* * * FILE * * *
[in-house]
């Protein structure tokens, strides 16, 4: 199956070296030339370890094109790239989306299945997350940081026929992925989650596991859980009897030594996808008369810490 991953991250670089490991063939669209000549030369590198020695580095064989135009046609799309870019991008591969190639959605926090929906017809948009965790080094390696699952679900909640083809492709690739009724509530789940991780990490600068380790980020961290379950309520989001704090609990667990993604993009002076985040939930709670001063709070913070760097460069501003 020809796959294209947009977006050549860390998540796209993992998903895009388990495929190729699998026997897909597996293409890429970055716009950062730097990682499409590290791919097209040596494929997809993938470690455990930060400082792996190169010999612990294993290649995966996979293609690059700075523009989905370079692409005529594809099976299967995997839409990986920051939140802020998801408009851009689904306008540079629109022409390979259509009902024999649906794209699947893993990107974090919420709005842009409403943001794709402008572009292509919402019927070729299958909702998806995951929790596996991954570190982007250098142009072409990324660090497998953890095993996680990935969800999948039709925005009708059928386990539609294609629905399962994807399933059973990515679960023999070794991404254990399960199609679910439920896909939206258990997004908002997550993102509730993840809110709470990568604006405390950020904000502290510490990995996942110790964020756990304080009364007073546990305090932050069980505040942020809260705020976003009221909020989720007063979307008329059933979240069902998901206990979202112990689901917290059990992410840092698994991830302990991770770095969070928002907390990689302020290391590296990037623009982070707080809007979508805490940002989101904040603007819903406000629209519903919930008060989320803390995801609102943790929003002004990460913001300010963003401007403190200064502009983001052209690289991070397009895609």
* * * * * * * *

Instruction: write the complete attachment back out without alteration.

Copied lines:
[in-house]
């Protein structure tokens, strides 16, 4: 199956070296030339370890094109790239989306299945997350940081026929992925989650596991859980009897030594996808008369810490 991953991250670089490991063939669209000549030369590198020695580095064989135009046609799309870019991008591969190639959605926090929906017809948009965790080094390696699952679900909640083809492709690739009724509530789940991780990490600068380790980020961290379950309520989001704090609990667990993604993009002076985040939930709670001063709070913070760097460069501003 020809796959294209947009977006050549860390998540796209993992998903895009388990495929190729699998026997897909597996293409890429970055716009950062730097990682499409590290791919097209040596494929997809993938470690455990930060400082792996190169010999612990294993290649995966996979293609690059700075523009989905370079692409005529594809099976299967995997839409990986920051939140802020998801408009851009689904306008540079629109022409390979259509009902024999649906794209699947893993990107974090919420709005842009409403943001794709402008572009292509919402019927070729299958909702998806995951929790596996991954570190982007250098142009072409990324660090497998953890095993996680990935969800999948039709925005009708059928386990539609294609629905399962994807399933059973990515679960023999070794991404254990399960199609679910439920896909939206258990997004908002997550993102509730993840809110709470990568604006405390950020904000502290510490990995996942110790964020756990304080009364007073546990305090932050069980505040942020809260705020976003009221909020989720007063979307008329059933979240069902998901206990979202112990689901917290059990992410840092698994991830302990991770770095969070928002907390990689302020290391590296990037623009982070707080809007979508805490940002989101904040603007819903406000629209519903919930008060989320803390995801609102943790929003002004990460913001300010963003401007403190200064502009983001052209690289991070397009895609």